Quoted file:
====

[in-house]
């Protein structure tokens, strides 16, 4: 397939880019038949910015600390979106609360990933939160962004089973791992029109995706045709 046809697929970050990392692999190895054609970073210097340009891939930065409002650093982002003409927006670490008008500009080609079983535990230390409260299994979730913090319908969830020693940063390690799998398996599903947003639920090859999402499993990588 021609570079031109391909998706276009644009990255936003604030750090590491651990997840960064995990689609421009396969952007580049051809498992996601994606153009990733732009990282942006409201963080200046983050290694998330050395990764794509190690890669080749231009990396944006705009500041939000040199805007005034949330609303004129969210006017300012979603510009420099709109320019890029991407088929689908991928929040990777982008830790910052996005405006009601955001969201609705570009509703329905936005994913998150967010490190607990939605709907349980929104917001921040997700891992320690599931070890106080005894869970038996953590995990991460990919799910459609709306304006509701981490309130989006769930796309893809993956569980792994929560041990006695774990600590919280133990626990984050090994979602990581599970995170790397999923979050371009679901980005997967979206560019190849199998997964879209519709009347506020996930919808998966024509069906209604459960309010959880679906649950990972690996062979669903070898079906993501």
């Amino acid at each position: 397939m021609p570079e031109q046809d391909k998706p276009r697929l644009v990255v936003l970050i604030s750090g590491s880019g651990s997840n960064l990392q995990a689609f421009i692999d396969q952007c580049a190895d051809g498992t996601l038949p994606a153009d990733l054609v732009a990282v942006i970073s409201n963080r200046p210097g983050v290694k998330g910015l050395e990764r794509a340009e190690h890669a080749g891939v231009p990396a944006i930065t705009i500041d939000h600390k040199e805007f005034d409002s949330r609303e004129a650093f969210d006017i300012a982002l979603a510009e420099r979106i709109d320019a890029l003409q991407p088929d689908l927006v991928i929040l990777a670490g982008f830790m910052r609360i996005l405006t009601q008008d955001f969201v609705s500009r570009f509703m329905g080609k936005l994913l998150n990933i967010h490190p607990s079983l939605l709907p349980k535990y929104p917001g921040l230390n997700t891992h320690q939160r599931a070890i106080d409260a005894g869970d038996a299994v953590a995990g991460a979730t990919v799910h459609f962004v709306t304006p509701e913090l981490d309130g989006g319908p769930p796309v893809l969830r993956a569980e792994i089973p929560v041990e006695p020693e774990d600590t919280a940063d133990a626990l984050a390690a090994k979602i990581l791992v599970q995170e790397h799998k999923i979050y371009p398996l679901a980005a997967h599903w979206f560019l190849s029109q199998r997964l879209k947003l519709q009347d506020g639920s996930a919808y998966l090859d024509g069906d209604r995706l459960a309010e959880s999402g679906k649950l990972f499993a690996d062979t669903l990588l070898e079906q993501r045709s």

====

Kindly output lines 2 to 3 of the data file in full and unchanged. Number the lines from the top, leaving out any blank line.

């Protein structure tokens, strides 16, 4: 397939880019038949910015600390979106609360990933939160962004089973791992029109995706045709 046809697929970050990392692999190895054609970073210097340009891939930065409002650093982002003409927006670490008008500009080609079983535990230390409260299994979730913090319908969830020693940063390690799998398996599903947003639920090859999402499993990588 021609570079031109391909998706276009644009990255936003604030750090590491651990997840960064995990689609421009396969952007580049051809498992996601994606153009990733732009990282942006409201963080200046983050290694998330050395990764794509190690890669080749231009990396944006705009500041939000040199805007005034949330609303004129969210006017300012979603510009420099709109320019890029991407088929689908991928929040990777982008830790910052996005405006009601955001969201609705570009509703329905936005994913998150967010490190607990939605709907349980929104917001921040997700891992320690599931070890106080005894869970038996953590995990991460990919799910459609709306304006509701981490309130989006769930796309893809993956569980792994929560041990006695774990600590919280133990626990984050090994979602990581599970995170790397999923979050371009679901980005997967979206560019190849199998997964879209519709009347506020996930919808998966024509069906209604459960309010959880679906649950990972690996062979669903070898079906993501």
């Amino acid at each position: 397939m021609p570079e031109q046809d391909k998706p276009r697929l644009v990255v936003l970050i604030s750090g590491s880019g651990s997840n960064l990392q995990a689609f421009i692999d396969q952007c580049a190895d051809g498992t996601l038949p994606a153009d990733l054609v732009a990282v942006i970073s409201n963080r200046p210097g983050v290694k998330g910015l050395e990764r794509a340009e190690h890669a080749g891939v231009p990396a944006i930065t705009i500041d939000h600390k040199e805007f005034d409002s949330r609303e004129a650093f969210d006017i300012a982002l979603a510009e420099r979106i709109d320019a890029l003409q991407p088929d689908l927006v991928i929040l990777a670490g982008f830790m910052r609360i996005l405006t009601q008008d955001f969201v609705s500009r570009f509703m329905g080609k936005l994913l998150n990933i967010h490190p607990s079983l939605l709907p349980k535990y929104p917001g921040l230390n997700t891992h320690q939160r599931a070890i106080d409260a005894g869970d038996a299994v953590a995990g991460a979730t990919v799910h459609f962004v709306t304006p509701e913090l981490d309130g989006g319908p769930p796309v893809l969830r993956a569980e792994i089973p929560v041990e006695p020693e774990d600590t919280a940063d133990a626990l984050a390690a090994k979602i990581l791992v599970q995170e790397h799998k999923i979050y371009p398996l679901a980005a997967h599903w979206f560019l190849s029109q199998r997964l879209k947003l519709q009347d506020g639920s996930a919808y998966l090859d024509g069906d209604r995706l459960a309010e959880s999402g679906k649950l990972f499993a690996d062979t669903l990588l070898e079906q993501r045709s």